Active Signal Priority for Light Rail Transit at Grade Crossings

Document Type

Journal Article

Publication Date


Subject Area

operations - traffic, infrastructure - bus/tram priority, infrastructure - traffic signals, mode - rail, mode - tram/light rail


Traffic signal timing, Traffic signal settings, Traffic signal priority systems, Traffic signal preemption, Traffic signal controllers, Traffic delay, Settings (Traffic signals), San Diego Trolley, Preemption (Traffic signals), Optimization, Optimisation, Light rail transit grade crossings, Electronic traffic controls, Controllers (Traffic signal control equipment)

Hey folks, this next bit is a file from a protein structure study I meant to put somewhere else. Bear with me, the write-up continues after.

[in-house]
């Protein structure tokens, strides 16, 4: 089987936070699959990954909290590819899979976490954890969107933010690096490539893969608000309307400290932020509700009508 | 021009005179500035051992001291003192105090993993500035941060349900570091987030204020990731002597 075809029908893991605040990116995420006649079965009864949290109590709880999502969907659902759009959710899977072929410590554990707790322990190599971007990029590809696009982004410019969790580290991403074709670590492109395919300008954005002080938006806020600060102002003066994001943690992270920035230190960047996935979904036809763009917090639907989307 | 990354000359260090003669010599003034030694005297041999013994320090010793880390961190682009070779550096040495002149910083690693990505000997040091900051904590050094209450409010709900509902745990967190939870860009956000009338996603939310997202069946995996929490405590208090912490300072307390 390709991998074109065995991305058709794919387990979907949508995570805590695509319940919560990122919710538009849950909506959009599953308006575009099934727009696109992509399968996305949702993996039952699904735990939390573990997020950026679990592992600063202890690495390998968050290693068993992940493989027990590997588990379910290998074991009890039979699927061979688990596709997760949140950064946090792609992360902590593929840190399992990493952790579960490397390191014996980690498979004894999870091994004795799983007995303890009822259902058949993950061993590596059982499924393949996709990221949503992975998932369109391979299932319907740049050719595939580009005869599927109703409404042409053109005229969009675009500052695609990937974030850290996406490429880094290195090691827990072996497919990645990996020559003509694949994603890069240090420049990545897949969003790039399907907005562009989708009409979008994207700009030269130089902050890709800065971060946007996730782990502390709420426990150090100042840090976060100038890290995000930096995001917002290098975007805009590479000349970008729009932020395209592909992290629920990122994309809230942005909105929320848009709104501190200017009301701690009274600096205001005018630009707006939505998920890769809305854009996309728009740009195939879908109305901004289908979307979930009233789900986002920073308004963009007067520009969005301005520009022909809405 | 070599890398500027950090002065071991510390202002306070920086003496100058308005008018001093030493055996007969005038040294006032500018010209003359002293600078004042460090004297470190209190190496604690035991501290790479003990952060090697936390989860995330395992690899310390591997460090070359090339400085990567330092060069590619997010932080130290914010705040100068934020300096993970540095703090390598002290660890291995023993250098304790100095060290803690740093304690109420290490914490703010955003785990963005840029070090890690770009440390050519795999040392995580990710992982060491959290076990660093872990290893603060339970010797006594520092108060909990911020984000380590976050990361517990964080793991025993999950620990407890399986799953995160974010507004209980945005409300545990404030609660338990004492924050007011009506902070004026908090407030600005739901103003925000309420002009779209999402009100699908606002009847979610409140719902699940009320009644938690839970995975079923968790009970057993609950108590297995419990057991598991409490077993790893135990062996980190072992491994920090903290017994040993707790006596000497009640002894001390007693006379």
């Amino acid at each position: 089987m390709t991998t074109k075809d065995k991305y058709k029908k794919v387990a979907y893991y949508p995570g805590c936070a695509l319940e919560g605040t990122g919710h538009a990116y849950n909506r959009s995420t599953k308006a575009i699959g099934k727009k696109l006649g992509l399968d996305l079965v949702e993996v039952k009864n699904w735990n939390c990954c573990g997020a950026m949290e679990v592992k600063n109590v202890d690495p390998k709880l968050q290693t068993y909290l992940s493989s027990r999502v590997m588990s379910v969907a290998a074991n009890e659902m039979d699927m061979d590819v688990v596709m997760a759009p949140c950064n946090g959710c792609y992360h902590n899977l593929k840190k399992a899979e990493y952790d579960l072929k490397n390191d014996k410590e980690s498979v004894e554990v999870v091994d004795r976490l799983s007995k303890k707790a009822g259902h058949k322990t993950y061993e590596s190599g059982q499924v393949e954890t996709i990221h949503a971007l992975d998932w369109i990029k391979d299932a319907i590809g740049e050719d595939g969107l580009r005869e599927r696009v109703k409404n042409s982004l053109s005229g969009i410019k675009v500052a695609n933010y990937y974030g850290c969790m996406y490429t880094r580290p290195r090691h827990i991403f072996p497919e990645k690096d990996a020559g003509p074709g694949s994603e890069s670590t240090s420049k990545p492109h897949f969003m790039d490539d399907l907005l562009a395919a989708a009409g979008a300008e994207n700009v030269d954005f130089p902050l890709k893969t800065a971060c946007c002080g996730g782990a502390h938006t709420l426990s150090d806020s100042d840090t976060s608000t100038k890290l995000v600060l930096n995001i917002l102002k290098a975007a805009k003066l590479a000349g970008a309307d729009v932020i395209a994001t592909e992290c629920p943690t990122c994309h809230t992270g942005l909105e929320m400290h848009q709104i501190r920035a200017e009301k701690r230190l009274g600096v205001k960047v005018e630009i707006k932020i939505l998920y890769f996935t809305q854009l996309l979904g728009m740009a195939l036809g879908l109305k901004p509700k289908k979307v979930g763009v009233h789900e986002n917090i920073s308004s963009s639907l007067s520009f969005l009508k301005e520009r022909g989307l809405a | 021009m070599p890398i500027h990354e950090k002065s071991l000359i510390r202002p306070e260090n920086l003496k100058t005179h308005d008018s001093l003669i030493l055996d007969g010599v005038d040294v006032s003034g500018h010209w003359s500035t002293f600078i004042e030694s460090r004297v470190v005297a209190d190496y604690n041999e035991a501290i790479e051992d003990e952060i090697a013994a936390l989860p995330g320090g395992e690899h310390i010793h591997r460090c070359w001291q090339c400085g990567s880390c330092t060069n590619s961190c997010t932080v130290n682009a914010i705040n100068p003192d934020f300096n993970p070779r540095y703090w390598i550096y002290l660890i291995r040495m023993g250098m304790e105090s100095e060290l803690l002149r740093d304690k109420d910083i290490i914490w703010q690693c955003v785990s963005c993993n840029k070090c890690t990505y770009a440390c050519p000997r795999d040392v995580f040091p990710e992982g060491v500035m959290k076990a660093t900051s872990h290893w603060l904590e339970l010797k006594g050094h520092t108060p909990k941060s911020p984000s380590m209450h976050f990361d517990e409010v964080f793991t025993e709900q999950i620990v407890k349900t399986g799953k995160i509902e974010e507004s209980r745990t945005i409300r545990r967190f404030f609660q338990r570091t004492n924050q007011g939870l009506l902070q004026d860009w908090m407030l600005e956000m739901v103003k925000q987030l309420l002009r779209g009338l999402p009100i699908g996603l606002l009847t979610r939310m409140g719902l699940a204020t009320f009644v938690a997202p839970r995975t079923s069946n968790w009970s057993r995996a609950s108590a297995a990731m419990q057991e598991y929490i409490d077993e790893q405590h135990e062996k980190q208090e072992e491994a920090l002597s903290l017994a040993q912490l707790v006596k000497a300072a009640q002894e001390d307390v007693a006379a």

The basic concept and implementation of an active priority system of light rail transit (LRT) for highway–rail grade crossings are presented. The proposed priority system consists of four major components: train detectors, train travel and dwell time predictors, priority request generator (PRG), and traffic signal controllers. As the brain of the system, the PRG adopts a three-scheme conditional priority control strategy. Scheme I, which applies to late LRT trains, features a timing optimization model. The objective of this optimization model is to minimize intersection delays for late trains and meanwhile to minimize impacts on other traffic. Unlike existing signal priority studies, which typically focus on isolated intersections, the proposed model deals with signal timings at multiple intersections and provides an optimized green band for an incoming train. The optimized green band would start at the right time to cover the predicted train arrival time and would be wide enough to accommodate prediction errors. A case study, based on the San Diego Trolley system, in California, demonstrates enormous intersection delay savings of 89.5% and 25.3 s/train for late trains after application of the proposed Scheme I strategy. At the same time, the impact on other traffic in the priority cycle is only 4.1 s/veh. For Schemes II and III when no priority is needed, traffic delay savings are 32.5% and 52.0%, respectively. A simulation study confirms the system benefits and validates the practicality of the active priority system for future field testing.